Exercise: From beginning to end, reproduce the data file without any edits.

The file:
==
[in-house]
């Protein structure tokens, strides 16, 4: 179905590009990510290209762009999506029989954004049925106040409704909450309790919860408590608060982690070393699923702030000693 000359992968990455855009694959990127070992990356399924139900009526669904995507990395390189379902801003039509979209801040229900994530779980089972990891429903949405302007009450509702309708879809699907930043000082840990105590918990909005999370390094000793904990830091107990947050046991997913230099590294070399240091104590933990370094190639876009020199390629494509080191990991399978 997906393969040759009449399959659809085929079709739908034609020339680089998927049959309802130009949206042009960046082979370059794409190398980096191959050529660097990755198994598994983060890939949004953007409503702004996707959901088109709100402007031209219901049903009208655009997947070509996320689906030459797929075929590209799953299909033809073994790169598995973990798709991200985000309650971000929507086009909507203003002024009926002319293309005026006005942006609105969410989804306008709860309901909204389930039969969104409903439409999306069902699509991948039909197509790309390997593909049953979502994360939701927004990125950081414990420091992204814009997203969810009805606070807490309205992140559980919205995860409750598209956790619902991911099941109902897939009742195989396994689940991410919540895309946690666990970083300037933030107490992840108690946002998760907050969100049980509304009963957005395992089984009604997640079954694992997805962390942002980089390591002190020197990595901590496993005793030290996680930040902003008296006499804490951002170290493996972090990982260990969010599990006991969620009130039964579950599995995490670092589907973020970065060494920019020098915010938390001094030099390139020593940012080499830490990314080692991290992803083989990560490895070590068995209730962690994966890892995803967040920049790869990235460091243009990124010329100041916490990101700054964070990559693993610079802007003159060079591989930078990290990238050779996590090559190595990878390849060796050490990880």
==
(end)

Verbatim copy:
[in-house]
């Protein structure tokens, strides 16, 4: 179905590009990510290209762009999506029989954004049925106040409704909450309790919860408590608060982690070393699923702030000693 000359992968990455855009694959990127070992990356399924139900009526669904995507990395390189379902801003039509979209801040229900994530779980089972990891429903949405302007009450509702309708879809699907930043000082840990105590918990909005999370390094000793904990830091107990947050046991997913230099590294070399240091104590933990370094190639876009020199390629494509080191990991399978 997906393969040759009449399959659809085929079709739908034609020339680089998927049959309802130009949206042009960046082979370059794409190398980096191959050529660097990755198994598994983060890939949004953007409503702004996707959901088109709100402007031209219901049903009208655009997947070509996320689906030459797929075929590209799953299909033809073994790169598995973990798709991200985000309650971000929507086009909507203003002024009926002319293309005026006005942006609105969410989804306008709860309901909204389930039969969104409903439409999306069902699509991948039909197509790309390997593909049953979502994360939701927004990125950081414990420091992204814009997203969810009805606070807490309205992140559980919205995860409750598209956790619902991911099941109902897939009742195989396994689940991410919540895309946690666990970083300037933030107490992840108690946002998760907050969100049980509304009963957005395992089984009604997640079954694992997805962390942002980089390591002190020197990595901590496993005793030290996680930040902003008296006499804490951002170290493996972090990982260990969010599990006991969620009130039964579950599995995490670092589907973020970065060494920019020098915010938390001094030099390139020593940012080499830490990314080692991290992803083989990560490895070590068995209730962690994966890892995803967040920049790869990235460091243009990124010329100041916490990101700054964070990559693993610079802007003159060079591989930078990290990238050779996590090559190595990878390849060796050490990880």